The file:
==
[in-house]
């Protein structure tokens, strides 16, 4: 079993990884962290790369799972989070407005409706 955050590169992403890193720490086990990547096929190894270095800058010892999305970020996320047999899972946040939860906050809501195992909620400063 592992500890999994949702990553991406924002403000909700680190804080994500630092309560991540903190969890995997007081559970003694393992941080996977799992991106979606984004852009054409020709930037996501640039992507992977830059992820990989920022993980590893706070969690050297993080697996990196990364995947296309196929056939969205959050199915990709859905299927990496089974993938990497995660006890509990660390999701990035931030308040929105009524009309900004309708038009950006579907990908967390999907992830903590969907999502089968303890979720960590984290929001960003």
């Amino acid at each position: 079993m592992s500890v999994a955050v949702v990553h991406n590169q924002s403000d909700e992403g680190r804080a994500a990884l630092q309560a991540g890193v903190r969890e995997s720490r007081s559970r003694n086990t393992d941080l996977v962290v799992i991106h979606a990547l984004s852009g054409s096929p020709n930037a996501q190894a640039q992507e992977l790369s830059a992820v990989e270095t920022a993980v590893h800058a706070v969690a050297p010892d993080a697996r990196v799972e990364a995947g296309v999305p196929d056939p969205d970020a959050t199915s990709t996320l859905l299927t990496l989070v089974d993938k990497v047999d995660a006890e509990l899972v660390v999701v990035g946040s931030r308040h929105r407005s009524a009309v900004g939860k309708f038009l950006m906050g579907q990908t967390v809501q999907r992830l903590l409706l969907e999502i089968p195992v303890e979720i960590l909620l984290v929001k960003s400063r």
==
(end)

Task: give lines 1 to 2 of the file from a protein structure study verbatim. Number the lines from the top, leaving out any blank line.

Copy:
[in-house]
């Protein structure tokens, strides 16, 4: 079993990884962290790369799972989070407005409706 955050590169992403890193720490086990990547096929190894270095800058010892999305970020996320047999899972946040939860906050809501195992909620400063 592992500890999994949702990553991406924002403000909700680190804080994500630092309560991540903190969890995997007081559970003694393992941080996977799992991106979606984004852009054409020709930037996501640039992507992977830059992820990989920022993980590893706070969690050297993080697996990196990364995947296309196929056939969205959050199915990709859905299927990496089974993938990497995660006890509990660390999701990035931030308040929105009524009309900004309708038009950006579907990908967390999907992830903590969907999502089968303890979720960590984290929001960003």